Author: Jeff Wheeler
Title: The Wretched of Muirwood (#1), The Blight of Muirwood (#2) and The Scourge of Muirwood (#3
Legends of Muirwood is a fantasy trilogy written by Jeff Wheeler, following Lia who is a wretched (an abandoned child) in a world where family legacy is everything. Her unkown parentage has made her strong in a magic forbidden to her kind, which will become essential in saving the world.
I enjoyed the first two books in a light-read kind of way. The characters were enjoyable to read, and the story was full of action. The world is not particularly fleshed-out, and the conflict is extremely black & white. The christian influence was obvious from the beginning, but I didn’t mind until I read the third book. I enjoyed the story while reading, but while processing it I noticed things that I had excused due to the medieval-like time period and the young age of the protagonist.
Suddenly I realized I’ve been reading something that seems like Christian extremism fan-fiction.
The main character goes from being a little bit of a troublemaker to «the prophesied/chosen one». Not usual for YA fantasy. Only the thing that separates her from others is that she is not her set of skills or her knowledge, but that she is extraordinarily obedient to the “medium” (God). The Medium grants her amazing powers, but only when she acts according to its plan. She is taught to never doubt the vague feelings she get, only to trust that the Medium is right in all things.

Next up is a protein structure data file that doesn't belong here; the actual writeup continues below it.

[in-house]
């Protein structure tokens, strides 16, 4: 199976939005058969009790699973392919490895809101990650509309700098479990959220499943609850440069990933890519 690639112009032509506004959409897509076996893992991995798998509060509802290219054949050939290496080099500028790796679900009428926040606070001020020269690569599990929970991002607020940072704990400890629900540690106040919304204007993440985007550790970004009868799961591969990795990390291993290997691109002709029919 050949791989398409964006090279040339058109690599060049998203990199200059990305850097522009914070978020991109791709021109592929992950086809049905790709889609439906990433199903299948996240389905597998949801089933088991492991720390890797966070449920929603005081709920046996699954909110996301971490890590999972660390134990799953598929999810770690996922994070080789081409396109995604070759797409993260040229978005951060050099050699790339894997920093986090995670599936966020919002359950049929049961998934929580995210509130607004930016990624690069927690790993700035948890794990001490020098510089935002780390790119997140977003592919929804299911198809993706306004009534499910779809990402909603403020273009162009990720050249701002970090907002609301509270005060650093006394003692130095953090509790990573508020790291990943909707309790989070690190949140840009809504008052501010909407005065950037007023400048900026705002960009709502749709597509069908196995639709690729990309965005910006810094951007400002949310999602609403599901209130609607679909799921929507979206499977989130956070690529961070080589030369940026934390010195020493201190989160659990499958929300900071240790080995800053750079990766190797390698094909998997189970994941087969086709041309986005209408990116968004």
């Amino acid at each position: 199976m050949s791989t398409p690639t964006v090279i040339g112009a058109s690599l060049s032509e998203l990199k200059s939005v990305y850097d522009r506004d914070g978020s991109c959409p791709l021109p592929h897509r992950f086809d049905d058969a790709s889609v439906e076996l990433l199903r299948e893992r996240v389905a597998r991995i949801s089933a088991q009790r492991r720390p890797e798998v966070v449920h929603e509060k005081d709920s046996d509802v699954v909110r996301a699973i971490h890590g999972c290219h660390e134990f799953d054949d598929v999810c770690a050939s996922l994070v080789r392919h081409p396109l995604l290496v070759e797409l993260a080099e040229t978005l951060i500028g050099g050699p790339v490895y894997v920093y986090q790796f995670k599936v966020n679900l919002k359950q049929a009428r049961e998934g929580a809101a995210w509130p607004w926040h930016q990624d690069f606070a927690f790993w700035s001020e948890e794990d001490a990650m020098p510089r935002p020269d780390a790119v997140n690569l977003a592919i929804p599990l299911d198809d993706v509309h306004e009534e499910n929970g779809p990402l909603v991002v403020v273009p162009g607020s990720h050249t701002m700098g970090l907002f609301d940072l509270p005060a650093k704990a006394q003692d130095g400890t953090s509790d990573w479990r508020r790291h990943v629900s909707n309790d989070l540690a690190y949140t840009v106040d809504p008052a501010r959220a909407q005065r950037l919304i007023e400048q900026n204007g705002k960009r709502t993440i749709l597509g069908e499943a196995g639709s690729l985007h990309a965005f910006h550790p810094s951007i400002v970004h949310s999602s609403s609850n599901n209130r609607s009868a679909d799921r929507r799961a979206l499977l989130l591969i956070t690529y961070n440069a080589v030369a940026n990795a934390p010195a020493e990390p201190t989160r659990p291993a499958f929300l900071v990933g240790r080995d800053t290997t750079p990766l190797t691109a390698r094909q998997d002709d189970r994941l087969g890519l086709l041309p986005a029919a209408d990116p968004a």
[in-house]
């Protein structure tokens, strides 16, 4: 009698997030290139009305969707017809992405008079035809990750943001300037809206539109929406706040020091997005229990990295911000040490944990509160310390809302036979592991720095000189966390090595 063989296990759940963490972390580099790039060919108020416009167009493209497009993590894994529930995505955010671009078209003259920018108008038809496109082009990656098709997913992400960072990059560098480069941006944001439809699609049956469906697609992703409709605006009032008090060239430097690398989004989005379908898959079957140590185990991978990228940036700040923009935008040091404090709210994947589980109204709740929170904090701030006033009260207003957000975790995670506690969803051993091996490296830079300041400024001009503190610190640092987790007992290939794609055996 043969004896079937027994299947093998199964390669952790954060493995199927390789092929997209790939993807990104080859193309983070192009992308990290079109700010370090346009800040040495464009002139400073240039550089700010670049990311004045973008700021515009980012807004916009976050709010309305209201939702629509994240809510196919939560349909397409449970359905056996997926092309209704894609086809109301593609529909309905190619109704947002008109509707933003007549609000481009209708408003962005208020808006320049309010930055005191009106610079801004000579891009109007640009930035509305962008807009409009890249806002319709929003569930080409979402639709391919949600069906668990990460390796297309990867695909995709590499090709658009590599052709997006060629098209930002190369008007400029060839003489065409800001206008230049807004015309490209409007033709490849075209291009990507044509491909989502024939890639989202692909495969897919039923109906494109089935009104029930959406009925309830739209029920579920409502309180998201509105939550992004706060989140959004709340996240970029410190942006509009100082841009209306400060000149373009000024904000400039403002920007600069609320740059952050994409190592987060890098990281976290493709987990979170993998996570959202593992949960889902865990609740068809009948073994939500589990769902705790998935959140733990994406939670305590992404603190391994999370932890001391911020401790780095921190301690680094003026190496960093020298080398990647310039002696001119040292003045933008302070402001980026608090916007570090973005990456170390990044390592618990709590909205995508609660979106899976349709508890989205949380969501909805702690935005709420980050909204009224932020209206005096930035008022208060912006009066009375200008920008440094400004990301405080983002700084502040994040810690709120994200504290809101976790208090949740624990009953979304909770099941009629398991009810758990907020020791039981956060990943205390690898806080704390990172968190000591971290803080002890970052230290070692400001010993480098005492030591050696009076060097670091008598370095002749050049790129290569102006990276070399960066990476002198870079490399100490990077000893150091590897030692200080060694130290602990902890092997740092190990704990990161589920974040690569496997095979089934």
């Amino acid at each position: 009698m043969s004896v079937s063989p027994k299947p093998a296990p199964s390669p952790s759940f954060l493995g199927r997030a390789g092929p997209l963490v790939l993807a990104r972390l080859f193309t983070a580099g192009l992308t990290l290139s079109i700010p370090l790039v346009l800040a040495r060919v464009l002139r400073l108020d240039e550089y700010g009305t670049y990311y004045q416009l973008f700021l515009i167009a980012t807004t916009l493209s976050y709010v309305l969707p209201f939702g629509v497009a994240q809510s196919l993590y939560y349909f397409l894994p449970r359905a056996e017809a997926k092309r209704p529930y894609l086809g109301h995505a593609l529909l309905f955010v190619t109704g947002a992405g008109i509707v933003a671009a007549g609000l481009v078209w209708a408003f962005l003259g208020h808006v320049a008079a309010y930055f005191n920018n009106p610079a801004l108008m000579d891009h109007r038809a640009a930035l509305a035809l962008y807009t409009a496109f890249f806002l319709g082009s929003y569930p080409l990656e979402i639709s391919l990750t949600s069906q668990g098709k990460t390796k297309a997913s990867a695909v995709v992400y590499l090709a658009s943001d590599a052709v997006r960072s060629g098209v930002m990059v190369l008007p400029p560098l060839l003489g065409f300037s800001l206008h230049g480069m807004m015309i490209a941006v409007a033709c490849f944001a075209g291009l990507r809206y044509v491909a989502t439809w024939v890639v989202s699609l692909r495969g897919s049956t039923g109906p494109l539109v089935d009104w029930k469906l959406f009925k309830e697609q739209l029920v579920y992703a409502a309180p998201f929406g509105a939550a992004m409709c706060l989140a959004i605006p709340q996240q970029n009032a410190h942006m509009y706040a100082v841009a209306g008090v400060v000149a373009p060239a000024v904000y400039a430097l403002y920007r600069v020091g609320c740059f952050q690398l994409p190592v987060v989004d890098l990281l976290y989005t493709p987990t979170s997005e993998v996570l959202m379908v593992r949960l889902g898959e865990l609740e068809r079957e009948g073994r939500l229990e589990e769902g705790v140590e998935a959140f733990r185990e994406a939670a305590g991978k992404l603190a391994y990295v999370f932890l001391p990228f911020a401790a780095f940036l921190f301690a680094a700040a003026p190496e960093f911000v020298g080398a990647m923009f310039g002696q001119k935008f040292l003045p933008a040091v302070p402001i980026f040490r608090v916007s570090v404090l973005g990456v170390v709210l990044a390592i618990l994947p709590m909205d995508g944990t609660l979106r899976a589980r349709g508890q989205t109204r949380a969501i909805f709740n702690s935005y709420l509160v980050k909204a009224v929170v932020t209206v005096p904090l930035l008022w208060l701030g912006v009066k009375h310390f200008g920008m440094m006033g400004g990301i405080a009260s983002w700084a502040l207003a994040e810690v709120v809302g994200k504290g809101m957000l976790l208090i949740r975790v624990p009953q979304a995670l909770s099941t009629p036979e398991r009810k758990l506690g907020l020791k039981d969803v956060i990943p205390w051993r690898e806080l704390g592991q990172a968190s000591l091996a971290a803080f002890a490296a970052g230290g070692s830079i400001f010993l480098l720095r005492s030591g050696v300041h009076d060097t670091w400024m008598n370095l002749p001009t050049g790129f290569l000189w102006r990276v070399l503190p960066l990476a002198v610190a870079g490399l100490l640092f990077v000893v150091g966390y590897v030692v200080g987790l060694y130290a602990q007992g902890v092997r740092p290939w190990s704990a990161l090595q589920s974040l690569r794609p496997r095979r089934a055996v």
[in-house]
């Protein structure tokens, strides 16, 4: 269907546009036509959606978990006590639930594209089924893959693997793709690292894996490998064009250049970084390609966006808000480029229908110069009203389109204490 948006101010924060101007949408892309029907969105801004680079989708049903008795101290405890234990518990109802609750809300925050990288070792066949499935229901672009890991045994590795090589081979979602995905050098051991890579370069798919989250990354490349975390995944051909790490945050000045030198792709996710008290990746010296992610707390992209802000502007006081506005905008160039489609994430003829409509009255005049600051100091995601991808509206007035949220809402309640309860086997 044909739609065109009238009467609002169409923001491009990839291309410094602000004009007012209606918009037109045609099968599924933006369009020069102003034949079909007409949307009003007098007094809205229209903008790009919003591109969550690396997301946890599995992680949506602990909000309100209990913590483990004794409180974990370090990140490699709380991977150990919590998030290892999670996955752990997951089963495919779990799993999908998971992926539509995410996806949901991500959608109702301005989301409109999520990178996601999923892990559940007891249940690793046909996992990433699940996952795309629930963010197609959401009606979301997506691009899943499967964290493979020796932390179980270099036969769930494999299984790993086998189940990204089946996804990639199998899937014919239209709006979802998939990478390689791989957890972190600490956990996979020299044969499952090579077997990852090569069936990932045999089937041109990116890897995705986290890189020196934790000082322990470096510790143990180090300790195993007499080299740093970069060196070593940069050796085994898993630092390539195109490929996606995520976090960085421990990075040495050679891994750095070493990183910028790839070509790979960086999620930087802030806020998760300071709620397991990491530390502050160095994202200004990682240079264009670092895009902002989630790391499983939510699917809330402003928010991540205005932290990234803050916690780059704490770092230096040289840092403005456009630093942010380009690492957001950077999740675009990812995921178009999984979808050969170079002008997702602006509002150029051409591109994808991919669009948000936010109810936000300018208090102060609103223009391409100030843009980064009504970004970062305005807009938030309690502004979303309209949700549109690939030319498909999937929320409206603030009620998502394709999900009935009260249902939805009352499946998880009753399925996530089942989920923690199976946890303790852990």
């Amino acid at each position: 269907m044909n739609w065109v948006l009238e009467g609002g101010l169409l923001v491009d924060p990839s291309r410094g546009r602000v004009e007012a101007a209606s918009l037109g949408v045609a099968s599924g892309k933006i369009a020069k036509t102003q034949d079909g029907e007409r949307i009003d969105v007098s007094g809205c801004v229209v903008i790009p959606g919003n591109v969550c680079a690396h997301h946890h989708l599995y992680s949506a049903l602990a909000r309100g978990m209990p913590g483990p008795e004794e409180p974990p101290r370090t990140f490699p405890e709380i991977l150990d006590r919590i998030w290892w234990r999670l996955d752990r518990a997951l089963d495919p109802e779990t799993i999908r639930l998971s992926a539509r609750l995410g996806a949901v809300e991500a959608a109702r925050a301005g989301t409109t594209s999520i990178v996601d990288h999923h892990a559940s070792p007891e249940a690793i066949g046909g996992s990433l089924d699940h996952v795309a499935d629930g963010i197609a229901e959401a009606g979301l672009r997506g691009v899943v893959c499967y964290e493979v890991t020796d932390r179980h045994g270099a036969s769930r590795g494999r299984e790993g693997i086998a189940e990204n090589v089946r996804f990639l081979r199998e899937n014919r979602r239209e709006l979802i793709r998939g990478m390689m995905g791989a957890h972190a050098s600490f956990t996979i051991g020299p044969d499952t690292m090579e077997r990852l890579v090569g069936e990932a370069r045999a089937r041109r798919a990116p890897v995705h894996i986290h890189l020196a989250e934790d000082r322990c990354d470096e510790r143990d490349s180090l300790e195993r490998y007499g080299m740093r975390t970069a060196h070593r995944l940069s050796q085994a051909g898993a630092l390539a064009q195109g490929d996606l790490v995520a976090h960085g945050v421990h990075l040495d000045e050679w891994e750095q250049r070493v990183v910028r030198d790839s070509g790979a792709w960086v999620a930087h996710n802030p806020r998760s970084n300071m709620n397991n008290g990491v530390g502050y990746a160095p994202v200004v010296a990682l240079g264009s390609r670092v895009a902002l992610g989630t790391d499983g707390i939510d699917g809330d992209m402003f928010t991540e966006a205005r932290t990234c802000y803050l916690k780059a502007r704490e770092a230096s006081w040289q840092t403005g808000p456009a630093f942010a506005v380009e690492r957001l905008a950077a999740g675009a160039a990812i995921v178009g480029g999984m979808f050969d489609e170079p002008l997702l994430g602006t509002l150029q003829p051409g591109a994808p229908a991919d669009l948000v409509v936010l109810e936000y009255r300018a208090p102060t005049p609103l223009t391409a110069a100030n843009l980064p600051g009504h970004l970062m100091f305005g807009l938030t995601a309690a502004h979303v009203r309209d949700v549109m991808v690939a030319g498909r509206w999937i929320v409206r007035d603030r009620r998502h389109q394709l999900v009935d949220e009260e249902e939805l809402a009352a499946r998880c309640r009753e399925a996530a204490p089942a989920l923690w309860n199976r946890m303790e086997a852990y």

My biggest problem with this trilogy isn’t that the characters become less interesting as the books go on, or that the world seems very simple/small, or even the extremely black and white conflict.
My biggest problem is that all the evil beings are women. Men who do bad things only do them because they have been corrupted by the evil female sexuality. The evil women are recognized by their cleavage, provocative dancing and the fact that they will kiss men they are not married to.
The main character was also kept from reading and writing (why would she need to know how when the Medium will tell her what she needs in order to fulfill her destiny?) in order to stay pure and obedient, since educated women are more likely to become evil.
Without spoiling too much, the Medium’s (and therefore the main character’s) main goal is something extremely morally questionable (if not outright evil). Normally I enjoy that, only in this instance it is barely mentioned as questionable. The faithless are left to their doom with barely a thought about their suffering, since, after all, they were warned.
The series also ends in a very unsatisfying (too neat) way, possibly a consequence of following only one character while the rest of the good ones seem to perfectly tie up their ends.
I was fooled by the pretty great ratings on Goodreads (3.94 – 4.09 stars), but I would not recommend this trilogy to anyone who is not interested in a lecture of how educated and attractive women ruin the world. Literally.